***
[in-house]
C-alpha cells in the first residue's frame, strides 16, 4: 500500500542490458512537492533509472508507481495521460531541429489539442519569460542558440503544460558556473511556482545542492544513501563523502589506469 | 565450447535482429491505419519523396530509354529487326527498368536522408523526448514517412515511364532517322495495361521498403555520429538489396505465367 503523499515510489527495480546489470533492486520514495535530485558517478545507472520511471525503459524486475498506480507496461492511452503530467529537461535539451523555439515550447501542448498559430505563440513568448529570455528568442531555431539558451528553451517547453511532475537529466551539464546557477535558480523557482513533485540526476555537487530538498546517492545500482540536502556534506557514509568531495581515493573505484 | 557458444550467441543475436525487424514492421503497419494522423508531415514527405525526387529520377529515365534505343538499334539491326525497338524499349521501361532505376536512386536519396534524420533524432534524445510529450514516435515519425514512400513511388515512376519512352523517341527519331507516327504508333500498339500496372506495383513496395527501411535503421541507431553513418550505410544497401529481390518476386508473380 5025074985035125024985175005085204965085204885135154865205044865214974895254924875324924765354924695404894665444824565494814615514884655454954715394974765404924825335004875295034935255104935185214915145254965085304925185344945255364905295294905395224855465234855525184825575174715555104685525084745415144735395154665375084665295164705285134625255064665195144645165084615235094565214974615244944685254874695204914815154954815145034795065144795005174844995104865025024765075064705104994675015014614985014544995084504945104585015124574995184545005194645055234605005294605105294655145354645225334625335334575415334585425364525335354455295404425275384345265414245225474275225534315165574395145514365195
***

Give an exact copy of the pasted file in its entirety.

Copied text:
[in-house]
C-alpha cells in the first residue's frame, strides 16, 4: 500500500542490458512537492533509472508507481495521460531541429489539442519569460542558440503544460558556473511556482545542492544513501563523502589506469 | 565450447535482429491505419519523396530509354529487326527498368536522408523526448514517412515511364532517322495495361521498403555520429538489396505465367 503523499515510489527495480546489470533492486520514495535530485558517478545507472520511471525503459524486475498506480507496461492511452503530467529537461535539451523555439515550447501542448498559430505563440513568448529570455528568442531555431539558451528553451517547453511532475537529466551539464546557477535558480523557482513533485540526476555537487530538498546517492545500482540536502556534506557514509568531495581515493573505484 | 557458444550467441543475436525487424514492421503497419494522423508531415514527405525526387529520377529515365534505343538499334539491326525497338524499349521501361532505376536512386536519396534524420533524432534524445510529450514516435515519425514512400513511388515512376519512352523517341527519331507516327504508333500498339500496372506495383513496395527501411535503421541507431553513418550505410544497401529481390518476386508473380 5025074985035125024985175005085204965085204885135154865205044865214974895254924875324924765354924695404894665444824565494814615514884655454954715394974765404924825335004875295034935255104935185214915145254965085304925185344945255364905295294905395224855465234855525184825575174715555104685525084745415144735395154665375084665295164705285134625255064665195144645165084615235094565214974615244944685254874695204914815154954815145034795065144795005174844995104865025024765075064705104994675015014614985014544995084504945104585015124574995184545005194645055234605005294605105294655145354645225334625335334575415334585425364525335354455295404425275384345265414245225474275225534315165574395145514365195